Summers Steps Up Criticism of Trump by Urging CEOs to Speak Out

  • ‘Every American ought to be deeply concerned,’ he says
  • Stock rally a ‘sugar high,’ Trump tax reform ‘very difficult’

Summers: 'Extraordinary' If Trump Intimidates Business

Former U.S. Treasury Secretary Lawrence Summers said that American CEOs should speak out against Donald Trump’s policies, after the president signed an executive order Friday that restricted travel from seven Muslim-majority countries.

“Every American ought to be deeply concerned,” if Trump is intimidating American business leaders, Summers said during an interview Monday with David Westin on Bloomberg Television.

Trump’s temporary ban on entry to the U.S. by citizens of Iran, Iraq, Libya, Somalia, Sudan, Syria and Yemen provoked criticism by several high-profile CEOs, including Google Chief Executive Officer Sundar Pichai, an Indian immigrant, who said the order was “painful.”

Summers said he was gratified by what he’s seen from the U.S. technology sector, but that “we’ve heard rather less” from mainstream industries. A growing number of executives from other industries started to criticize Trump’s travel ban later on Monday, including Ford Motor Co. Chairman Bill Ford and CEO Mark Fields.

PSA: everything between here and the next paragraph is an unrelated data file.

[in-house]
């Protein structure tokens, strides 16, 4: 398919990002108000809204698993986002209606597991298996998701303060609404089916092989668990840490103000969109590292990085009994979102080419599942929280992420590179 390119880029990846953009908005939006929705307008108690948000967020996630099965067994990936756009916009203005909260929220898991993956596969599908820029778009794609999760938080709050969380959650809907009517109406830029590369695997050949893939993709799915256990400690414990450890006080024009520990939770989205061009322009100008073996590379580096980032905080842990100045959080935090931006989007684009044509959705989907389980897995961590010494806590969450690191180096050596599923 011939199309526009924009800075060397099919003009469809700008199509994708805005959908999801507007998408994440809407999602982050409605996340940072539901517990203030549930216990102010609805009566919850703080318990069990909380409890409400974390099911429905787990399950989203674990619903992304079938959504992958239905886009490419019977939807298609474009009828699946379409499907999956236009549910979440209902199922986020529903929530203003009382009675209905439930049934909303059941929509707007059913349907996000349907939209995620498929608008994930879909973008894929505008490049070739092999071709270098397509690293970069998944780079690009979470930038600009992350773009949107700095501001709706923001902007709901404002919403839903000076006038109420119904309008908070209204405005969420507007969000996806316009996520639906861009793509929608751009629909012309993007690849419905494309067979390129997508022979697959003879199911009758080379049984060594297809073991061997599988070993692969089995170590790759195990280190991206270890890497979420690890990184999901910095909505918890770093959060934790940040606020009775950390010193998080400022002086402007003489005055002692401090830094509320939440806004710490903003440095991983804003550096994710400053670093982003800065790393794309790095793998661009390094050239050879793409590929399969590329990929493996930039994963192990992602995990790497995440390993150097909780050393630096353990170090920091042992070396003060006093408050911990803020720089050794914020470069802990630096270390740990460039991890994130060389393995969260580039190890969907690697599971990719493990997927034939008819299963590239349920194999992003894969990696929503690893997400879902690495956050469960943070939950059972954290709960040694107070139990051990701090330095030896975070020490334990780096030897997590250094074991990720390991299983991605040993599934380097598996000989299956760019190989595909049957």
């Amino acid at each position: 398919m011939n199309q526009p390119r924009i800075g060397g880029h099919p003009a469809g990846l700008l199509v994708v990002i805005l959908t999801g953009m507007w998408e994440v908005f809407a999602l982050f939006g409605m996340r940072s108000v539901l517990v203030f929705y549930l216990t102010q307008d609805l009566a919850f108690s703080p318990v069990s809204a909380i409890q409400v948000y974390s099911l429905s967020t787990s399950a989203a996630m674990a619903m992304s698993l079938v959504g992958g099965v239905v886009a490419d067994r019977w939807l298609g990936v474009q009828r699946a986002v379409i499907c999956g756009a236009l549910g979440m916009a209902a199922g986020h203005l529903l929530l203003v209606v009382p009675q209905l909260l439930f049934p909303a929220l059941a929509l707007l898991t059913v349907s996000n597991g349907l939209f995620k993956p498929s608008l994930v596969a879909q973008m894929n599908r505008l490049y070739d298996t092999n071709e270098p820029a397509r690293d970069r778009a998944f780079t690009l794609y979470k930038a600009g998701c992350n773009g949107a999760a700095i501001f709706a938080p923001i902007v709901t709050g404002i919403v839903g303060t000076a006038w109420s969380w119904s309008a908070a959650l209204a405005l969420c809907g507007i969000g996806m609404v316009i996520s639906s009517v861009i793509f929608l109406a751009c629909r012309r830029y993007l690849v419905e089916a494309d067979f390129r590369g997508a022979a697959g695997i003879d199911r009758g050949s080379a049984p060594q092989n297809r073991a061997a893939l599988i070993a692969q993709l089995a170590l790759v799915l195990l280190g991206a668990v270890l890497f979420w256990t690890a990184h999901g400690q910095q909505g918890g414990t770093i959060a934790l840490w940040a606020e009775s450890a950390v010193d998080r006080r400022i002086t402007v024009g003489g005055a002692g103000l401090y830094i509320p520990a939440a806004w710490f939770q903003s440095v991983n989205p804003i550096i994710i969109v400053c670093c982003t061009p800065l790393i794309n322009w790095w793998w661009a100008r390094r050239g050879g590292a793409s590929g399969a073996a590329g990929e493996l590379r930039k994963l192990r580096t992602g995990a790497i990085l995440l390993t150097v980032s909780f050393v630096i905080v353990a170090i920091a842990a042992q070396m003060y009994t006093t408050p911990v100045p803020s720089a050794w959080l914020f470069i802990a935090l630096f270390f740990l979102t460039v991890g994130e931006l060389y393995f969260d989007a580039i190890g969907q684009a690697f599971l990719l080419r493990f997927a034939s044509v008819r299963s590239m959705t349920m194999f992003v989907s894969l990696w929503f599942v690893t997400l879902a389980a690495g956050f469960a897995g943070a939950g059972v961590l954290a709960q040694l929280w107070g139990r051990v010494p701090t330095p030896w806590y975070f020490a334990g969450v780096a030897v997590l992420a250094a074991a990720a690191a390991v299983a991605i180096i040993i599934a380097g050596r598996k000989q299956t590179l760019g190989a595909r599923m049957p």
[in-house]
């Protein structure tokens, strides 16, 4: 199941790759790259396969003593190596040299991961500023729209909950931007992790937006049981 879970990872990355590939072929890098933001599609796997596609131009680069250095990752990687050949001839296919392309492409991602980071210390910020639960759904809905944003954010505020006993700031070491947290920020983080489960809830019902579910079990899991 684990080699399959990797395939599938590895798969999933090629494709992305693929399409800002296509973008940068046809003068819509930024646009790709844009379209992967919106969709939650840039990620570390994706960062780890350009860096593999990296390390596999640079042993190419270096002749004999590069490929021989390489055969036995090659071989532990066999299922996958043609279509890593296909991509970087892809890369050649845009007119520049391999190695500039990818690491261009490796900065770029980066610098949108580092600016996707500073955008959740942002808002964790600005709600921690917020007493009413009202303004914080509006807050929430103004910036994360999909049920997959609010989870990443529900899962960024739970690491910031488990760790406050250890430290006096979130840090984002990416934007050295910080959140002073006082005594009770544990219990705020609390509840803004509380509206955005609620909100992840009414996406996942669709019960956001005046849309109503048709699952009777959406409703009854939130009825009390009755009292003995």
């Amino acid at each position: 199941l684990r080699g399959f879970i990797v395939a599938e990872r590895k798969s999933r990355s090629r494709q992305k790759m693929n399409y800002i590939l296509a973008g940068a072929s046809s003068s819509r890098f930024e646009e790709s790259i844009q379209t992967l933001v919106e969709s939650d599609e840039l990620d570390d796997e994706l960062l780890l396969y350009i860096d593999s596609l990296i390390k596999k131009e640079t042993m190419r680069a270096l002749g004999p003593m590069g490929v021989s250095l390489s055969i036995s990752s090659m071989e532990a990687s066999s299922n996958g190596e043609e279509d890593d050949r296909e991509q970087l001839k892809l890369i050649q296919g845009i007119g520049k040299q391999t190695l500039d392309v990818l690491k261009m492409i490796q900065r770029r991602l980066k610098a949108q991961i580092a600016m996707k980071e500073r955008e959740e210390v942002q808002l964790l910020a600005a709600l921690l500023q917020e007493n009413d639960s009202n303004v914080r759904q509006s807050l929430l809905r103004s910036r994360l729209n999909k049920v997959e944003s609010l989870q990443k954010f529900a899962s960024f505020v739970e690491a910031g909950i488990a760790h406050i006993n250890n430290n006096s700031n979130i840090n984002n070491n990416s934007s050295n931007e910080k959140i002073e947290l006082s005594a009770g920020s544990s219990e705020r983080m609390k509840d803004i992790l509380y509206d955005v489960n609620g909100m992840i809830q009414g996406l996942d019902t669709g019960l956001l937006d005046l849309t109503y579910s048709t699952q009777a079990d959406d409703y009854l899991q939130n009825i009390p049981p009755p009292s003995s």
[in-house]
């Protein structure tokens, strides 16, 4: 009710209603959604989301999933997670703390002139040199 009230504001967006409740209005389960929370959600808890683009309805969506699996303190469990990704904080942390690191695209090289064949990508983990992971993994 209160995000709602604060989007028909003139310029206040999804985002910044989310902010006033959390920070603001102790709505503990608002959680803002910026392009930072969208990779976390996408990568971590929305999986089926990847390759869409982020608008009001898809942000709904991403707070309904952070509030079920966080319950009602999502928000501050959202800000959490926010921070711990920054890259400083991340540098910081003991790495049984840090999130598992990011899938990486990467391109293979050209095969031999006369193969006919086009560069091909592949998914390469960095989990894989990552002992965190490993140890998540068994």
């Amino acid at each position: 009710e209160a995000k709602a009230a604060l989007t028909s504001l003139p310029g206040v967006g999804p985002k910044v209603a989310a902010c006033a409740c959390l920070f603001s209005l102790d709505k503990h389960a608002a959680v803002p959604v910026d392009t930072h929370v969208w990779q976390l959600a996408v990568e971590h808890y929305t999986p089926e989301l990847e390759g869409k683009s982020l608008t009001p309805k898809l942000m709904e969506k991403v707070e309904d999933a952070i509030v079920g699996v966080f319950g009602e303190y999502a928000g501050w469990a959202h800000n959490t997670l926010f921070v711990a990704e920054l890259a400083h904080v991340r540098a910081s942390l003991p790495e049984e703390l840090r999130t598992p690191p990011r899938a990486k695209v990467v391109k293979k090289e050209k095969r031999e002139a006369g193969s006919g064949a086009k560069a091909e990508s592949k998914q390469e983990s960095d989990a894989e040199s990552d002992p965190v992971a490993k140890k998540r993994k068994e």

“At moments like this, everyone is tested about whether they speak out on what they believe or whether they decide to accommodate,” said Summers, a Harvard University professor who was Treasury chief during the Clinton administration.

‘Sugar High’

Summers said that tax reform, even with Republican control of Congress and the White House, would be “very difficult” and called a recent stock rally a “sugar high.” A period of low volatility may end soon and recent surprises would push volatility measures to more normal levels, he said. He made similar comments in a blog posting on Sunday.

Summers leveled criticism at Trump’s trade policy, too, as tensions rise between the new administration and Mexico, the U.S.’s third-largest trading partner. “I don’t think the strategy of humiliation and provocation is likely to be successful in international negotiation,” Summers said.

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